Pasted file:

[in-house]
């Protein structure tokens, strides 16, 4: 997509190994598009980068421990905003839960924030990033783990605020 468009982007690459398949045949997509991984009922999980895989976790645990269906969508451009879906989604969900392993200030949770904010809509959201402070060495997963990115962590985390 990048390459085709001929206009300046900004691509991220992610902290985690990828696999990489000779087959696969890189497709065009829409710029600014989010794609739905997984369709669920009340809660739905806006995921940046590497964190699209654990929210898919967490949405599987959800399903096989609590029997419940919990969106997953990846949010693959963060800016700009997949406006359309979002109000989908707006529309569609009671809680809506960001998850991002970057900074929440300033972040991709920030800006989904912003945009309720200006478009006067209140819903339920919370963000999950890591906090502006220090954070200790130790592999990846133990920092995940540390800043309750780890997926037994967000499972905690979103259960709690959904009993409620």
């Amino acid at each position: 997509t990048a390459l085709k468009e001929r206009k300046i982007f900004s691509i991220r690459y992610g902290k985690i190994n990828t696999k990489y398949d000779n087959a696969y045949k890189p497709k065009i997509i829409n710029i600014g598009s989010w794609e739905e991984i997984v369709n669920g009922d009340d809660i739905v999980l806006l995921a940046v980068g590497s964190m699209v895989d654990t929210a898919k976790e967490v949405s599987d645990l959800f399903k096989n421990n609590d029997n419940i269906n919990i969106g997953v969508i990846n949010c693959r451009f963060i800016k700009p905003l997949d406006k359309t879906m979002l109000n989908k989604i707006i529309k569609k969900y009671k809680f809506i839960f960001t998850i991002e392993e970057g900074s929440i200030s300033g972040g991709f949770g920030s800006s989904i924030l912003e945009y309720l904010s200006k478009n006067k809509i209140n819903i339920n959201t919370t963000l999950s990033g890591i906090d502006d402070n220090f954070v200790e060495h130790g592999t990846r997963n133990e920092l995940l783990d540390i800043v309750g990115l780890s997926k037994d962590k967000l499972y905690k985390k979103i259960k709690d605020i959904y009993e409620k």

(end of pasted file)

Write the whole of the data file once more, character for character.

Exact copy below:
[in-house]
């Protein structure tokens, strides 16, 4: 997509190994598009980068421990905003839960924030990033783990605020 468009982007690459398949045949997509991984009922999980895989976790645990269906969508451009879906989604969900392993200030949770904010809509959201402070060495997963990115962590985390 990048390459085709001929206009300046900004691509991220992610902290985690990828696999990489000779087959696969890189497709065009829409710029600014989010794609739905997984369709669920009340809660739905806006995921940046590497964190699209654990929210898919967490949405599987959800399903096989609590029997419940919990969106997953990846949010693959963060800016700009997949406006359309979002109000989908707006529309569609009671809680809506960001998850991002970057900074929440300033972040991709920030800006989904912003945009309720200006478009006067209140819903339920919370963000999950890591906090502006220090954070200790130790592999990846133990920092995940540390800043309750780890997926037994967000499972905690979103259960709690959904009993409620």
């Amino acid at each position: 997509t990048a390459l085709k468009e001929r206009k300046i982007f900004s691509i991220r690459y992610g902290k985690i190994n990828t696999k990489y398949d000779n087959a696969y045949k890189p497709k065009i997509i829409n710029i600014g598009s989010w794609e739905e991984i997984v369709n669920g009922d009340d809660i739905v999980l806006l995921a940046v980068g590497s964190m699209v895989d654990t929210a898919k976790e967490v949405s599987d645990l959800f399903k096989n421990n609590d029997n419940i269906n919990i969106g997953v969508i990846n949010c693959r451009f963060i800016k700009p905003l997949d406006k359309t879906m979002l109000n989908k989604i707006i529309k569609k969900y009671k809680f809506i839960f960001t998850i991002e392993e970057g900074s929440i200030s300033g972040g991709f949770g920030s800006s989904i924030l912003e945009y309720l904010s200006k478009n006067k809509i209140n819903i339920n959201t919370t963000l999950s990033g890591i906090d502006d402070n220090f954070v200790e060495h130790g592999t990846r997963n133990e920092l995940l783990d540390i800043v309750g990115l780890s997926k037994d962590k967000l499972y905690k985390k979103i259960k709690d605020i959904y009993e409620k």